"Get your facts first, and then you can distort them as much as you please." (Mark Twain)

Monday, December 19, 2005

Impeach Him, Impeach His Father Retroactively, and Impeach His Heirs Prospectively For Good Measure 

Over at TAPPED, Sam Rosenfeld asks a very good question:
You can see why some folks might find this alarming. It also raises the question of why the president is getting so animated and outraged about the Senate filibuster of the PATRIOT Act. What does it matter if Congress fails to authorize the law enforcement provisions found in that act? The administration clearly believes that the September, 2001, use-of-force resolution gives Bush the authority to simply authorize them himself through secret executive order.

Just so. A statute explicitly forbids the NSA from conducting the kind of domestic surveillance that we now know it conducted pursuant to Bush's secret executive order. Obviously, the Boy King and his minions believe he has the power to circumvent such a statute by the force of his own will. That being the case, who needs the Patriot Act? If the President holds executive privilege to violate a statute, surely he has the power to act in the absence of a statute - right?

The thing is, it's too easy to look at this crisis in isolation, but to do so is to miss the point completely. Laura Rozen grasps the big picture:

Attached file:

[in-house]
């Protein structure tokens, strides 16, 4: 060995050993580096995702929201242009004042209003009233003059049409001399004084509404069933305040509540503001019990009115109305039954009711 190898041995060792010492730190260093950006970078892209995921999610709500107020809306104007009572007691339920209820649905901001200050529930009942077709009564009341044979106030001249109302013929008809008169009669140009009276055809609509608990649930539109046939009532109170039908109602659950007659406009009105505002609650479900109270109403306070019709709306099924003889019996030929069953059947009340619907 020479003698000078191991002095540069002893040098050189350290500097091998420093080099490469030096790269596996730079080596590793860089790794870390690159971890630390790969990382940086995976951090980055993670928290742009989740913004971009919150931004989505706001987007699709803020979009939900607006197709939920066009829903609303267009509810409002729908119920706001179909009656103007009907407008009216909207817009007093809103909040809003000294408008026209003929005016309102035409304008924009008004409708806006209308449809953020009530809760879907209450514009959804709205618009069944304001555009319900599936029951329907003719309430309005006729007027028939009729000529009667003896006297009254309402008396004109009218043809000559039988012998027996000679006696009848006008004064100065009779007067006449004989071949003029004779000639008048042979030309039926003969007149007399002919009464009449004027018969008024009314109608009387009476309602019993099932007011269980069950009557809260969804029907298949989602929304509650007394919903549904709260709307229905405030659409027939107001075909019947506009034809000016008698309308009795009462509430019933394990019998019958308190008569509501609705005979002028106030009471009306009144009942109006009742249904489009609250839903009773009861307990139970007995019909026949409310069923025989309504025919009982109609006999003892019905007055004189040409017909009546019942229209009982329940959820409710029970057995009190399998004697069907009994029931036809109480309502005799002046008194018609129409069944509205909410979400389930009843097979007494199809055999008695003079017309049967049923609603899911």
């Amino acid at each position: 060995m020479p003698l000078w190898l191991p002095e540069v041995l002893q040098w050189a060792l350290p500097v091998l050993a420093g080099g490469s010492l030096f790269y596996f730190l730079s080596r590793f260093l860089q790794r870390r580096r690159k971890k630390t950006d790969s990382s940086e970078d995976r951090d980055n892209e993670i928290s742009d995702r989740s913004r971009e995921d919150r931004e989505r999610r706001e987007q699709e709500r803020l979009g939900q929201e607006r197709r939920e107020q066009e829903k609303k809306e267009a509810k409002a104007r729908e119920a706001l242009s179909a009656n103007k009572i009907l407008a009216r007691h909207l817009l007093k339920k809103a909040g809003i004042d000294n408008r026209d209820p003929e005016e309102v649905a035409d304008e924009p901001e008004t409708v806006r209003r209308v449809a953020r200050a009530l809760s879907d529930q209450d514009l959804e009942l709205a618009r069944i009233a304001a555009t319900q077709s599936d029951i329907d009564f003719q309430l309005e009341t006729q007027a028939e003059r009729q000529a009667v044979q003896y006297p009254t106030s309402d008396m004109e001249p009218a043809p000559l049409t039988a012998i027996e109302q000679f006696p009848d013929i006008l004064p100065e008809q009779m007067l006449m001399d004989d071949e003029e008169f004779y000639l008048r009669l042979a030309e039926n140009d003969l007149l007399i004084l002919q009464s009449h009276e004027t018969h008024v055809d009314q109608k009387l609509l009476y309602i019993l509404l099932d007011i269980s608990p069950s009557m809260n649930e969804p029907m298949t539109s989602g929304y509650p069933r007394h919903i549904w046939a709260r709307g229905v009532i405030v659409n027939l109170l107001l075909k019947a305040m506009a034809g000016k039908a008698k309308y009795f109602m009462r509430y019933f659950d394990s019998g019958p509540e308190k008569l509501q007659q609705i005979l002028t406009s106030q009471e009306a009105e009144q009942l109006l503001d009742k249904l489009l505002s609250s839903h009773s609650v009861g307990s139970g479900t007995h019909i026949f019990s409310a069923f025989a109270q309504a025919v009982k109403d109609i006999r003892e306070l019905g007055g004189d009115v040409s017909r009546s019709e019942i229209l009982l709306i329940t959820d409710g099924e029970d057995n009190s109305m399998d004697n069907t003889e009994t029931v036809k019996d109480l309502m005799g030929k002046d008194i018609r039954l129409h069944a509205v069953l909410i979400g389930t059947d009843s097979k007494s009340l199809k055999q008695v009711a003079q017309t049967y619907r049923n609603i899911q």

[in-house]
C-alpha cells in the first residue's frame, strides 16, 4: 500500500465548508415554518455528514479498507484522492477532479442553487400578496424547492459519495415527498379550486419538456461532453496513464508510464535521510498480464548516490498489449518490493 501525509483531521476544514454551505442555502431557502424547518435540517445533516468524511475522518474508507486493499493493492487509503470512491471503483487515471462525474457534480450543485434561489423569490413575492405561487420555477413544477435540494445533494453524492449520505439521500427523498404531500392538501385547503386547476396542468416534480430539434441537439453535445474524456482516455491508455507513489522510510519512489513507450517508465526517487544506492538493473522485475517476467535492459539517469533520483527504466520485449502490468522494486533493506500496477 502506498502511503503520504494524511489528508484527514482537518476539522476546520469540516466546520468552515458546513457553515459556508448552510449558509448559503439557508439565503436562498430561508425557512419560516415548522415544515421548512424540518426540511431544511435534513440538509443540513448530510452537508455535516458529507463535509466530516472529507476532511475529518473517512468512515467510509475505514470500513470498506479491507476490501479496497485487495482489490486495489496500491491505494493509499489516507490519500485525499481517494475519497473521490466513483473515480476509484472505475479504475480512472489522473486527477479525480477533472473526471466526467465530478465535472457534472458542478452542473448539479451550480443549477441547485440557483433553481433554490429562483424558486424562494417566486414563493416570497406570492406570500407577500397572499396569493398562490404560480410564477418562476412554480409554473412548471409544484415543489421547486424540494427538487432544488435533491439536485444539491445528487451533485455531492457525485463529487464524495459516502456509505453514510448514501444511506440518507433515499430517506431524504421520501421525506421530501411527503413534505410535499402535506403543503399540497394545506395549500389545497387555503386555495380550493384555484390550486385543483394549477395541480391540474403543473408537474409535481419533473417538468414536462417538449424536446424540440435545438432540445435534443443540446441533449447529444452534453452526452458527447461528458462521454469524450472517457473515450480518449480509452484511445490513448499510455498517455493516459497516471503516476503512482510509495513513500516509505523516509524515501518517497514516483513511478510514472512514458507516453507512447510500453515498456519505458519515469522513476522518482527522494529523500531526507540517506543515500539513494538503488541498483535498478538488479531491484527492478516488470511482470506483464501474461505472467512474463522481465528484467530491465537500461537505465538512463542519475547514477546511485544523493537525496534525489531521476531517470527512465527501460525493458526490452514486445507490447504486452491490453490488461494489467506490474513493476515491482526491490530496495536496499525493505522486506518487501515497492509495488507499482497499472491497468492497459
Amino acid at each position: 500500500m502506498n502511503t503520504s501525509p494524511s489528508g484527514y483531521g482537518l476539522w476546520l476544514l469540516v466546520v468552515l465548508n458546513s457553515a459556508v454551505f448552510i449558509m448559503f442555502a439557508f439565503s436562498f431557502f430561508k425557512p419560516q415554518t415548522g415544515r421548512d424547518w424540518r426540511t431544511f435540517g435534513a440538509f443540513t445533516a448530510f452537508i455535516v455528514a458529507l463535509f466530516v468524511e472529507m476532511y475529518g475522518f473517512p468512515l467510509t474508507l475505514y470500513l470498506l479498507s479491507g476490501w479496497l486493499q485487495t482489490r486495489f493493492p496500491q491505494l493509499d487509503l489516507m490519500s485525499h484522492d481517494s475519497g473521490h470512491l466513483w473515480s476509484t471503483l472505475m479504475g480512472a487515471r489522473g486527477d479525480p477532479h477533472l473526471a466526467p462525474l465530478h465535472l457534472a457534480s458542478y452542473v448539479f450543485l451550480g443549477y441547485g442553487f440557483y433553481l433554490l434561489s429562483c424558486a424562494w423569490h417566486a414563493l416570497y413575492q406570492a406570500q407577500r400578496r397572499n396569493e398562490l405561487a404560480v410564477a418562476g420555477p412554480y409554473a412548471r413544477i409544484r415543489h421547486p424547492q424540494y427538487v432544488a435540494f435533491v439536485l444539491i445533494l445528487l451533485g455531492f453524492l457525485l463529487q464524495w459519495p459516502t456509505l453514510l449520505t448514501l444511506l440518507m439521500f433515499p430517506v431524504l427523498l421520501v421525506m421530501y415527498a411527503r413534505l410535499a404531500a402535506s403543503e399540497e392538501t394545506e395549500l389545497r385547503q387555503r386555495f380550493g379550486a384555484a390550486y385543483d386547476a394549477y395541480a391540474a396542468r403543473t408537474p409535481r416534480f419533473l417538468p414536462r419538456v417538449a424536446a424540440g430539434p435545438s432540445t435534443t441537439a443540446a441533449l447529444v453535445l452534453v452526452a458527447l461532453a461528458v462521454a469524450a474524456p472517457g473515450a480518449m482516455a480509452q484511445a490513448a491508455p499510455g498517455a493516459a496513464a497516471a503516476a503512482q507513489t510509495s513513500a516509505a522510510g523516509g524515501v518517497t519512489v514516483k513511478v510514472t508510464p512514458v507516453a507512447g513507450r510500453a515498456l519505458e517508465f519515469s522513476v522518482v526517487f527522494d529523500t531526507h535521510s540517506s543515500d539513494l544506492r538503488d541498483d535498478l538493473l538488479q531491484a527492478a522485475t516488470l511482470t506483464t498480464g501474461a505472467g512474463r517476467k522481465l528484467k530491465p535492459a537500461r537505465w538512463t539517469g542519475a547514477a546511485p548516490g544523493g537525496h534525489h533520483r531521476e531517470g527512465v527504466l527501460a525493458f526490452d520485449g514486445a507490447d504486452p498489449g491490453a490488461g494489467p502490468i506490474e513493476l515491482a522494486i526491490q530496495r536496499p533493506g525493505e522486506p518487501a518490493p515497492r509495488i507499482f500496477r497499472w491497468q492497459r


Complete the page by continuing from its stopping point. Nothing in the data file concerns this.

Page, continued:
I don't think we can understand this warrantless NSA spying on Americans story without its connection to the whole secret extra legal other decisions the Bush administration has made mostly in secret - the torture, the extraordinary renditions, Gitmo, secret prisons, declaring unilaterally US citizens like Padilla and Hamdi enemy combatants, instantly denied the rights of US citizens, because clearly, the Bush administration never meant to try any of the people picked up by this program in a court of law.

This is an extremely important point. The NSA debacle is not an isolated example of overreaching; rather, it is part of a seamless pattern of illegal, extraconstitutional actions which, taken together, constitute the highest of crimes and/or misdemeanors. If ever there was an open-and-shut case for impeachment, this is it. This government must fall.

Do you think I exaggerate? I think not. Consider, for instance, the official response to the NSA surveillance story. Anyone with an ounce of integrity, with any hint of remorse, would be trying to ask for forgiveness, or at least explain away his crimes. But Bush? Ladies and gentlemen, behold the awesome workings of an ego left completely unchecked: Bush has made clear his intention to continue his criminal activity, and he has vowed to hunt down the patriots who blew the whistle on him.

I say again: This government must fall.

Update: How you can help.




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